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Want Your Child To Become A Standout Player? Focus On The ‘Core Football Skills’!

by Coach Kurtis

One of the most common things I see as a youth football coach is players who have not developed the ‘core’ football skills that will allow them to play the game effectively!

These days, children are less likley to hit the streets & playing felds like they used to a few years ago.

Playstations and mobile phones are all the rage and parents attudes towards allowing there kids to venture outside have changed greatly, due to all the attention about all the bad things going on in the world!

What many forget is that ‘free play’ (playing football without adult interference) embeded many of the ‘core football skills’ that give young players the foundations to learn the more advanced aspects of the game!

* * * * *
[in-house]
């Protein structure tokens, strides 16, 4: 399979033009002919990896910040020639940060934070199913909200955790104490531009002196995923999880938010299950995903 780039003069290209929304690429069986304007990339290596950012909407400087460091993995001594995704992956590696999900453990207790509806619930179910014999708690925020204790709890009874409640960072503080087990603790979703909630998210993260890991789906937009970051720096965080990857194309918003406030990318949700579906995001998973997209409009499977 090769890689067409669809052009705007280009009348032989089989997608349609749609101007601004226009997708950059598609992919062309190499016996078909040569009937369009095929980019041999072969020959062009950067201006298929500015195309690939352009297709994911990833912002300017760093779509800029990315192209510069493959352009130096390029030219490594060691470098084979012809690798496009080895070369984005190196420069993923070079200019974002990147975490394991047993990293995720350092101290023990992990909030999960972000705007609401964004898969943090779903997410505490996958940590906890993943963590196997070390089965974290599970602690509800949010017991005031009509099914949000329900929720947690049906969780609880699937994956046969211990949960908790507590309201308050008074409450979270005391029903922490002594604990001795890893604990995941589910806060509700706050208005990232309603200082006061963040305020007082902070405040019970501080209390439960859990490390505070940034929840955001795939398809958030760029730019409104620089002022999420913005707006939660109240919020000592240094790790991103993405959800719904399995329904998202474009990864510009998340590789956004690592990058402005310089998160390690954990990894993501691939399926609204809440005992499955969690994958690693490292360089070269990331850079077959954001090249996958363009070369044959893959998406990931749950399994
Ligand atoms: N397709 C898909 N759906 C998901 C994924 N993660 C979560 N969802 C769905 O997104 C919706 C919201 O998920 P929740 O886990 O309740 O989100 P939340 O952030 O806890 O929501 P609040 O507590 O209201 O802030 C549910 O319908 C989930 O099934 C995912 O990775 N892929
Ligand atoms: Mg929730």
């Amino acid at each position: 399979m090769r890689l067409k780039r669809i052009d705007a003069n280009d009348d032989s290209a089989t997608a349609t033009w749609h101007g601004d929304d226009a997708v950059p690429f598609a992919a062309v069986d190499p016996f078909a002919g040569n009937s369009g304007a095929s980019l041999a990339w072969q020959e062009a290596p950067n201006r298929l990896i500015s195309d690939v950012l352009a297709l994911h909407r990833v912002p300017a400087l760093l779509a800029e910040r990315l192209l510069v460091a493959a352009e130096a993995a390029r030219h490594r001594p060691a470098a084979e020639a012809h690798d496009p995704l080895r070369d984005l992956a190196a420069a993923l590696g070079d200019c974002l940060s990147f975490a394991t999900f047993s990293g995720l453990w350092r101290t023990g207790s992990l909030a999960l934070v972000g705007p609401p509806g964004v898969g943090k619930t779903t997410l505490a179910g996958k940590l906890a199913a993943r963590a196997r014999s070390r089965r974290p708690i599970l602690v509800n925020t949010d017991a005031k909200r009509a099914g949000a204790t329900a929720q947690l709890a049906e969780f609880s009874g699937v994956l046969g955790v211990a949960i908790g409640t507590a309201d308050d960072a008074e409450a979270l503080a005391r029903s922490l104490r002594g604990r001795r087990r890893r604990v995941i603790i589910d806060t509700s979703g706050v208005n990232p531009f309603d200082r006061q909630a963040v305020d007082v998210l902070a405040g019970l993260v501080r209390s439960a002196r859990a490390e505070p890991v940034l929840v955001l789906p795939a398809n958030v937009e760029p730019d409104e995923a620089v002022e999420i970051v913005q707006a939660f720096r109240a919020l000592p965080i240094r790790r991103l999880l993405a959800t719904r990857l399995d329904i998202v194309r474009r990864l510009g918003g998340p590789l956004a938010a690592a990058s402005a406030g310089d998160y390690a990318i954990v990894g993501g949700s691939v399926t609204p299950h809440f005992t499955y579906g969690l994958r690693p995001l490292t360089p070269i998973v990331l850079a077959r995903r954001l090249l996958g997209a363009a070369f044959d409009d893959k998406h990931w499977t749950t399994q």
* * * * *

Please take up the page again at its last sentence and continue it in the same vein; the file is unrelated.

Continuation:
“So Kurtis, are you trying to tell me that I should encourage my child to get involved in football games that just allow them to play without any instructions from adults?”

That is exactly what I am saying!

For many parents the sheer thought of just letting their kids get on with it is just too much to bare.

“But what about when they make mistakes? who will tell them what to do? how will they learn what is right and what is wrong?”

Another thing we tend to do as parents (me included) is forget that with ‘every huge failure is an even bigger lesson’!

Kids know when they have done something wrong, and just like adults, they hate repeating the wrong action.

What normally happens then you ask? they eventually try something different until they come up with a better solution.

But how is this possible? there is no one there teaching them? but actually there is in the form of the other players.

One thing kids are good at (and adults) is copying each other and there are normally other kids who have picked things up quicker than others.